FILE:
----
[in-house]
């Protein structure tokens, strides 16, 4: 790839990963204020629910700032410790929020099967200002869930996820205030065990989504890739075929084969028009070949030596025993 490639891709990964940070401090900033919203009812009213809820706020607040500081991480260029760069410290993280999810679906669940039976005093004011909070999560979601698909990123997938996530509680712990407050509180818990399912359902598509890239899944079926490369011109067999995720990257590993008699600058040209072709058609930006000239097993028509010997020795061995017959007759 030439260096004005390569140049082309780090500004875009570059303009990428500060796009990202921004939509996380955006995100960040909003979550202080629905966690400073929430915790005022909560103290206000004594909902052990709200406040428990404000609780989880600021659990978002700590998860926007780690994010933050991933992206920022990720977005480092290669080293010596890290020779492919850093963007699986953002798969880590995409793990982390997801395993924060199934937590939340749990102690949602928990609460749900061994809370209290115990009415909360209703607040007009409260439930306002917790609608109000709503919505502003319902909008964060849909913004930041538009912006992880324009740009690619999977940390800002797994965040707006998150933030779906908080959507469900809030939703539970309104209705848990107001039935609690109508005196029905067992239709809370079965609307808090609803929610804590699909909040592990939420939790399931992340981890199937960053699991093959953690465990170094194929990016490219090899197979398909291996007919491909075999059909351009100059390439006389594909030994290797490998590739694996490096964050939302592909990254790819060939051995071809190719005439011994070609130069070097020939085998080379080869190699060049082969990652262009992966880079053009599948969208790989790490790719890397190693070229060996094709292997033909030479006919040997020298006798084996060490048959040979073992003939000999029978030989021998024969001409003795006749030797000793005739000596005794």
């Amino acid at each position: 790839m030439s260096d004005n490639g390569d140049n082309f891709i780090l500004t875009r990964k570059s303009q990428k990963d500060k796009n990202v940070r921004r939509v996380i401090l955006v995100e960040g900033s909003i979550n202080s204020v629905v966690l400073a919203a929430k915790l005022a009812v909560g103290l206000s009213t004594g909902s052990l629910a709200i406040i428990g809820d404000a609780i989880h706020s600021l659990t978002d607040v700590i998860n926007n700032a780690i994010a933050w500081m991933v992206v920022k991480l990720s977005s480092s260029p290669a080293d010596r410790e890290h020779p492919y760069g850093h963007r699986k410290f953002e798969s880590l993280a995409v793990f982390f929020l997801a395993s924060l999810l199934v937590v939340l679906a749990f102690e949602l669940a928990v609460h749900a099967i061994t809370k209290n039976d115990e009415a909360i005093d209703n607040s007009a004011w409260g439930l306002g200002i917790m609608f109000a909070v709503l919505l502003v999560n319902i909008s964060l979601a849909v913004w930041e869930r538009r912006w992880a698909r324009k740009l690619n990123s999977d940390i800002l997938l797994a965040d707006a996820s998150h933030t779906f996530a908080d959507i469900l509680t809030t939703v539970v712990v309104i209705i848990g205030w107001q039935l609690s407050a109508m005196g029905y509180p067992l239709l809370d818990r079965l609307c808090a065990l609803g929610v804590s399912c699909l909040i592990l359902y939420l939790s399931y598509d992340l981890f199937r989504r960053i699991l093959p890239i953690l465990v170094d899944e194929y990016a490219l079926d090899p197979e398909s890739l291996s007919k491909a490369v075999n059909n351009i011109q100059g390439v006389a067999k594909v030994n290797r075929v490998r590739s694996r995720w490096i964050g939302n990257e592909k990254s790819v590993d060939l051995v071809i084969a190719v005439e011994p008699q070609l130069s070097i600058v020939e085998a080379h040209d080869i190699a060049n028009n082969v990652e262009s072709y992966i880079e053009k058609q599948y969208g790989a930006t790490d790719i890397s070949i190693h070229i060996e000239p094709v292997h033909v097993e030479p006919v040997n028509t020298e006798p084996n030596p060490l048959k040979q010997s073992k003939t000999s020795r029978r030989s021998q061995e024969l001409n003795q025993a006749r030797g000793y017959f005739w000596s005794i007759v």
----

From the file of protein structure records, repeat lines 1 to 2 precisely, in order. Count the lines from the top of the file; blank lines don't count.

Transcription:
[in-house]
């Protein structure tokens, strides 16, 4: 790839990963204020629910700032410790929020099967200002869930996820205030065990989504890739075929084969028009070949030596025993 490639891709990964940070401090900033919203009812009213809820706020607040500081991480260029760069410290993280999810679906669940039976005093004011909070999560979601698909990123997938996530509680712990407050509180818990399912359902598509890239899944079926490369011109067999995720990257590993008699600058040209072709058609930006000239097993028509010997020795061995017959007759 030439260096004005390569140049082309780090500004875009570059303009990428500060796009990202921004939509996380955006995100960040909003979550202080629905966690400073929430915790005022909560103290206000004594909902052990709200406040428990404000609780989880600021659990978002700590998860926007780690994010933050991933992206920022990720977005480092290669080293010596890290020779492919850093963007699986953002798969880590995409793990982390997801395993924060199934937590939340749990102690949602928990609460749900061994809370209290115990009415909360209703607040007009409260439930306002917790609608109000709503919505502003319902909008964060849909913004930041538009912006992880324009740009690619999977940390800002797994965040707006998150933030779906908080959507469900809030939703539970309104209705848990107001039935609690109508005196029905067992239709809370079965609307808090609803929610804590699909909040592990939420939790399931992340981890199937960053699991093959953690465990170094194929990016490219090899197979398909291996007919491909075999059909351009100059390439006389594909030994290797490998590739694996490096964050939302592909990254790819060939051995071809190719005439011994070609130069070097020939085998080379080869190699060049082969990652262009992966880079053009599948969208790989790490790719890397190693070229060996094709292997033909030479006919040997020298006798084996060490048959040979073992003939000999029978030989021998024969001409003795006749030797000793005739000596005794």